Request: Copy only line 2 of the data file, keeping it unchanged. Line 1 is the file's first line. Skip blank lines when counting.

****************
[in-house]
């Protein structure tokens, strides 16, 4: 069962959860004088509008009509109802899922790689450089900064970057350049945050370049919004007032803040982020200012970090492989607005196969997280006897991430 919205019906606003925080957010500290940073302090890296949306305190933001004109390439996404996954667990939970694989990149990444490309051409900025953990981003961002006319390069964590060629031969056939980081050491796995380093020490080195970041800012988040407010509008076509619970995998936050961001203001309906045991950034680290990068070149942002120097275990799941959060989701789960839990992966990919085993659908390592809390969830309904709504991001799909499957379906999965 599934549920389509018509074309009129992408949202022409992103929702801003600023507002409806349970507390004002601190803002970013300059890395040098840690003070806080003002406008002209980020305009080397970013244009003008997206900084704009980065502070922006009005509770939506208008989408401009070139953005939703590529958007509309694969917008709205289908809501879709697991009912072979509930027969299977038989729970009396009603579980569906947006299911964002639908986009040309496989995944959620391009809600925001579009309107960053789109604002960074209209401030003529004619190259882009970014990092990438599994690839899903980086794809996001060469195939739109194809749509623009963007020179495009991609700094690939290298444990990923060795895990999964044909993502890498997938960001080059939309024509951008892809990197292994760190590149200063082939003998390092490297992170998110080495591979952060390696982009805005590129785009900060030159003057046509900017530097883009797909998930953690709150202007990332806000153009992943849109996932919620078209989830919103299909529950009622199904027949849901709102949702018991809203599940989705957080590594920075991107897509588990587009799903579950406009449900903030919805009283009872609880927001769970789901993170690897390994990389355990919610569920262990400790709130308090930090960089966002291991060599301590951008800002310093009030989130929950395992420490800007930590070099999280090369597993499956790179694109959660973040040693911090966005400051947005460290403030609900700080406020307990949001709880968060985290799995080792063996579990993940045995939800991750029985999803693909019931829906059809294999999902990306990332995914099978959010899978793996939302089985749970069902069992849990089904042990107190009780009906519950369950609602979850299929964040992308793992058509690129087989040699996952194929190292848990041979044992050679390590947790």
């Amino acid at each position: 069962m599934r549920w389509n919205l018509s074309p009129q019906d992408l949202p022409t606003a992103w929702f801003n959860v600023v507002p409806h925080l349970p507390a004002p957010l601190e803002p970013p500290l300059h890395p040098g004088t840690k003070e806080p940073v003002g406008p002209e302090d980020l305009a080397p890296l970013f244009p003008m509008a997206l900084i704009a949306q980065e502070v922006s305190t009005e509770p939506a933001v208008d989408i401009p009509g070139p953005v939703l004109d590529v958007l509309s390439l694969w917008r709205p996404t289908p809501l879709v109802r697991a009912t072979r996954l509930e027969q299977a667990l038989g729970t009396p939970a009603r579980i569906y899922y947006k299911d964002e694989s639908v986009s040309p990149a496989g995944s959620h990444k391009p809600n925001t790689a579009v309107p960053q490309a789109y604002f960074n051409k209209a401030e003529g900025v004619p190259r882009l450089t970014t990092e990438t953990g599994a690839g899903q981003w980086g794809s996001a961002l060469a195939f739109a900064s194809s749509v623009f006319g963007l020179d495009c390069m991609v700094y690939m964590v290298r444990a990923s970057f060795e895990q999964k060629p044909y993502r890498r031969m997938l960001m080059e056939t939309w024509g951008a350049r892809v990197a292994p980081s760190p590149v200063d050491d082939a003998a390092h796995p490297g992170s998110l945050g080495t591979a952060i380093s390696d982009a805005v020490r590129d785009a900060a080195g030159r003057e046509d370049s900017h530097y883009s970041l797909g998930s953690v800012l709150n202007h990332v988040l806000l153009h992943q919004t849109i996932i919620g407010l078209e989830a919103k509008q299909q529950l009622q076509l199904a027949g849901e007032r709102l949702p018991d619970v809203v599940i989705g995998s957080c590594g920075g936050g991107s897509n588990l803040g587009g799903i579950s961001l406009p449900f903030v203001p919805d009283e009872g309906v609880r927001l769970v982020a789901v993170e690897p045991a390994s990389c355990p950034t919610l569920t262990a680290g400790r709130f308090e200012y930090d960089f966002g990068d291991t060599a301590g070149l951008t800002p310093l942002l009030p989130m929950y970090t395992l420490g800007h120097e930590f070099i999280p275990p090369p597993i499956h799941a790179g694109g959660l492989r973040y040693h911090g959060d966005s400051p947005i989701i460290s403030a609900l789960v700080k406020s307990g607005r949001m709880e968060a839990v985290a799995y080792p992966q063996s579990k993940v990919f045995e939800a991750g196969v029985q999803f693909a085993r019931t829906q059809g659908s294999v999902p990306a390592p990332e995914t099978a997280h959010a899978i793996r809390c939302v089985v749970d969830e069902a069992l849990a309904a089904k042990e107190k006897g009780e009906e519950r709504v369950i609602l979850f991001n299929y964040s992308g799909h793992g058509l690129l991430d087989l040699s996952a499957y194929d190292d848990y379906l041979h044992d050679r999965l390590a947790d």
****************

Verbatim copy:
């Protein structure tokens, strides 16, 4: 069962959860004088509008009509109802899922790689450089900064970057350049945050370049919004007032803040982020200012970090492989607005196969997280006897991430 919205019906606003925080957010500290940073302090890296949306305190933001004109390439996404996954667990939970694989990149990444490309051409900025953990981003961002006319390069964590060629031969056939980081050491796995380093020490080195970041800012988040407010509008076509619970995998936050961001203001309906045991950034680290990068070149942002120097275990799941959060989701789960839990992966990919085993659908390592809390969830309904709504991001799909499957379906999965 599934549920389509018509074309009129992408949202022409992103929702801003600023507002409806349970507390004002601190803002970013300059890395040098840690003070806080003002406008002209980020305009080397970013244009003008997206900084704009980065502070922006009005509770939506208008989408401009070139953005939703590529958007509309694969917008709205289908809501879709697991009912072979509930027969299977038989729970009396009603579980569906947006299911964002639908986009040309496989995944959620391009809600925001579009309107960053789109604002960074209209401030003529004619190259882009970014990092990438599994690839899903980086794809996001060469195939739109194809749509623009963007020179495009991609700094690939290298444990990923060795895990999964044909993502890498997938960001080059939309024509951008892809990197292994760190590149200063082939003998390092490297992170998110080495591979952060390696982009805005590129785009900060030159003057046509900017530097883009797909998930953690709150202007990332806000153009992943849109996932919620078209989830919103299909529950009622199904027949849901709102949702018991809203599940989705957080590594920075991107897509588990587009799903579950406009449900903030919805009283009872609880927001769970789901993170690897390994990389355990919610569920262990400790709130308090930090960089966002291991060599301590951008800002310093009030989130929950395992420490800007930590070099999280090369597993499956790179694109959660973040040693911090966005400051947005460290403030609900700080406020307990949001709880968060985290799995080792063996579990993940045995939800991750029985999803693909019931829906059809294999999902990306990332995914099978959010899978793996939302089985749970069902069992849990089904042990107190009780009906519950369950609602979850299929964040992308793992058509690129087989040699996952194929190292848990041979044992050679390590947790």